Alabama Could Protect Teen Prostitutes from Prosecution

Pimps and prostitutes would face tougher penalties while prostitutes under the age of 17 would not face jail time under the Human Trafficking Safe Harbor Act, legislation being considered in Alabama. It would ensure teenage prostitutes are seen as victims, not criminals.


But prostitution is a crime. Why wouldn’t police want to charge the hooker, even if she or he is a teenager?

“No one just decided, ‘I’m 16 and I want to be a prostitute.’ There are circumstances in their life that put them in that situation,” said Barry Matson, the vice chair of the Alabama Task Force on Human Trafficking.

The legislation sponsored by Rep. Jack Williams (R) has 61 co-sponsors. It is designed to increase penalties for pimps and johns, while ensuring children under the age of 17 are not penalized for prostitution.

“We have to find ways to help people trapped in this life,” said Williams who is the chairman of the Task Force on Human Trafficking. “If a 17-year-old is out there doing this, there’s something desperately wrong that needs to be addressed.”

Teenagers picked up in prostitution arrests usually don’t go to jail in Alabama. But it can, and does, happen.

The Anniston Star reported nearly three-fourths of Alabama police officers think it is acceptable to arrest a minor on a prostitution charge, according to an informal poll conduced in 2014 by the Alabama Fusion Center, a state and federal criminal intelligence agency.

According to the Alabama Human Trafficking Task Force’s website,, teenage prostitution is a “brutal form” of human trafficking and it has become a tragic fact of life in Alabama, as well as the cities bordering Alabama, including: Nashville, Memphis, Atlanta and Chattanooga.


“Human trafficking continues to escalate and spill over into Alabama communities,” according to the task force’s website. “Human trafficking cases have been reported all across the state.”

Tajuan McCarty, the founder and executive director of The Wellhouse, a Christian-based shelter, told the task force that human trafficking involving teenagers, mostly girls, being forced into prostitution “is (happening) next door to you. It’s in your backyard.”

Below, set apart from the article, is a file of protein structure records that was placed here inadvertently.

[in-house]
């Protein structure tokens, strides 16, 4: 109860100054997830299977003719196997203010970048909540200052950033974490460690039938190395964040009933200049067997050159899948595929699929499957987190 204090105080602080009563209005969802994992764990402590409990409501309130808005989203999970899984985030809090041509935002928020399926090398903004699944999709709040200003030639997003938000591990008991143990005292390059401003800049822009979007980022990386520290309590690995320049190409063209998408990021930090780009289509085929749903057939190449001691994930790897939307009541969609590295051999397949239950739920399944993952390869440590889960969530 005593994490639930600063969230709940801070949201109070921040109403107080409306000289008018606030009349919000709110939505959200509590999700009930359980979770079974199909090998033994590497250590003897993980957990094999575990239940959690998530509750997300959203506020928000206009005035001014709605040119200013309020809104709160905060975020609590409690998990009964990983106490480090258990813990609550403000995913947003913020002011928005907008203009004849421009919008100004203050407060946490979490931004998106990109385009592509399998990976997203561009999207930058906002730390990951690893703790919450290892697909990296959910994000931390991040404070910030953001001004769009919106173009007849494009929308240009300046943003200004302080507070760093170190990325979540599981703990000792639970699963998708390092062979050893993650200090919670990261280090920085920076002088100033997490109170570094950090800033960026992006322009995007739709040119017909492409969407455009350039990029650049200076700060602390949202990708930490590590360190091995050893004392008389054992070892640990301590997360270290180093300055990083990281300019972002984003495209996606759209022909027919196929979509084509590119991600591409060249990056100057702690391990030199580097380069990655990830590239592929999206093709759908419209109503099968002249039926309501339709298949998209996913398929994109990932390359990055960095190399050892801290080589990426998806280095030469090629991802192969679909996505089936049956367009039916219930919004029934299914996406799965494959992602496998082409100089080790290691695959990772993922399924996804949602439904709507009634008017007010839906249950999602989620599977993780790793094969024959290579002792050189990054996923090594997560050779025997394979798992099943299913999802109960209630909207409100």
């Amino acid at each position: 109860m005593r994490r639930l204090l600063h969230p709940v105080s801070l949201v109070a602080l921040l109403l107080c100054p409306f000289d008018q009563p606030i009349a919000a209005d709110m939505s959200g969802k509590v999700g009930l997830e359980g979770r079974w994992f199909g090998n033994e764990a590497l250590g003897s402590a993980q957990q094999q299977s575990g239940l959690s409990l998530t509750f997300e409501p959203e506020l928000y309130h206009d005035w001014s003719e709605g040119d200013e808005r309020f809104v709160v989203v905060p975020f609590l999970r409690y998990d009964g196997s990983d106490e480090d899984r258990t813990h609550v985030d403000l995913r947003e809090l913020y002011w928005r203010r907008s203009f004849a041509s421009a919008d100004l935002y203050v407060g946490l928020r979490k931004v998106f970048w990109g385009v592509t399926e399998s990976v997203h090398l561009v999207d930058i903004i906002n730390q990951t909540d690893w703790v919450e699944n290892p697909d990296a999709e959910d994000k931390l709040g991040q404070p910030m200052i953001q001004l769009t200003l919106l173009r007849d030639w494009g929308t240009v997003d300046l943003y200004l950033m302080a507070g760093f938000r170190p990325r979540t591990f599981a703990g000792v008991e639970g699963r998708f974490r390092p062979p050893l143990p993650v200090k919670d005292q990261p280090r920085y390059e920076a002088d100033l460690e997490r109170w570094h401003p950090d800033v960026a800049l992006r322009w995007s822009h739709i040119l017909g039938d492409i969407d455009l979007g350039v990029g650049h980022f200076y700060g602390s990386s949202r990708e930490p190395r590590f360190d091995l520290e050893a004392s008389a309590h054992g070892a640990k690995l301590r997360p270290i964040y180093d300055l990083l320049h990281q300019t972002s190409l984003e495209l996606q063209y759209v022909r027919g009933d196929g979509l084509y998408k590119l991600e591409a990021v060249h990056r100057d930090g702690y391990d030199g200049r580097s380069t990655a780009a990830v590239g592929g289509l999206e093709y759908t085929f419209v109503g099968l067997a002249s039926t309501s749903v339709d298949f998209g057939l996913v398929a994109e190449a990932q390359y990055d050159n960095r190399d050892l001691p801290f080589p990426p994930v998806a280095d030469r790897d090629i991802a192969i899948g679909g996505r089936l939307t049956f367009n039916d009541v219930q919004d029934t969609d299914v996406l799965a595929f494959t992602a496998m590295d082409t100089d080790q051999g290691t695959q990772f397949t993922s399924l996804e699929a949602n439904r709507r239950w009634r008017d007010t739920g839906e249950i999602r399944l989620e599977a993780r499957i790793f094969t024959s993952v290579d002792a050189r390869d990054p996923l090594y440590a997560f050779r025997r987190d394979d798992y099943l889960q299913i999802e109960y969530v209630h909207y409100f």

This is a subject on which McCarty speaks from unimpeachable authority. She was a victim of human trafficking and forced into prostitution when she was 15 years old.

“No woman in her right mind chooses to prostitute herself,” according to The Wellhouse website.

“In many cases, she is lured in by a ‘boyfriend’ who turns out to be a pimp or trafficker. Once she finds out, escaping from the life is difficult and dangerous. Nearly 90% of prostituted women say they want out immediately, but the decision is out of their hands and in the hands of their pimps, their boyfriends or husbands, their addictions, or their children’s financial support.”

Pat McCay, the secretary of the Alabama Human Trafficking Task Force, told WHNT-TV most people believe the majority of teen prostitutes are brought into the state from other countries, but that isn’t true.

McCay said most of the girls forced into prostitution in Alabama are from the Tennessee Valley and many of them are teenagers who have run away from home.


McCay said within the first two days of leaving home, as many as one-third of young runaways wind up on the street as prostitutes.

The Alabama Legislature is not the only venue where this fight is being waged.

Help for teen prostitutes who are victims of human trafficking was made available on a federal level in April. An amendment to provide justice to victims of human trafficking authored by Sen. Jeanne Shaheen (D-N.H.) was approved by the Senate as part of S.178, the Justice for Victims of Trafficking Act of 2015.

The amendment provides an incentive for states to enact laws that allow human trafficking survivors to clear their criminal records of prostitution and other low-level, non-violent crimes that they can reasonably demonstrate were the result of being trafficked. It was based on the Human Trafficking Survivors Relief and Empowerment Act, S.642, introduced by Shaheen in March.

“Under current laws in many states, the victims of trafficking are trapped not only by their traffickers, but by a criminal justice system that too often fails to acknowledge that they are victims in need of rescue, not criminals deserving incarceration and the stigma of an arrest record,” said Shaheen. “This amendment will provide victims of trafficking the power to reclaim their lives.”

She said many victims of human trafficking are prosecuted for criminal activity they were forced to take part in. These criminal convictions can make it more difficult for survivors to rebuild their lives by limiting opportunities to safe housing, employment, loans, and education.


Shaheen said it was the story of a 24-year-old victim of human trafficking she heard on NPR that convinced her to offer the legislation.

The 24-year-old woman who endured numerous rapes and assaults by pimps for years said she just needed help clearing up her criminal record.

“I’m not ever going to forget what I’ve done or what I’ve gone through. But at the same time, I don’t want it thrown in my face every time I’m trying to seek employment,” she said. “I don’t want to have to explain myself every time.”


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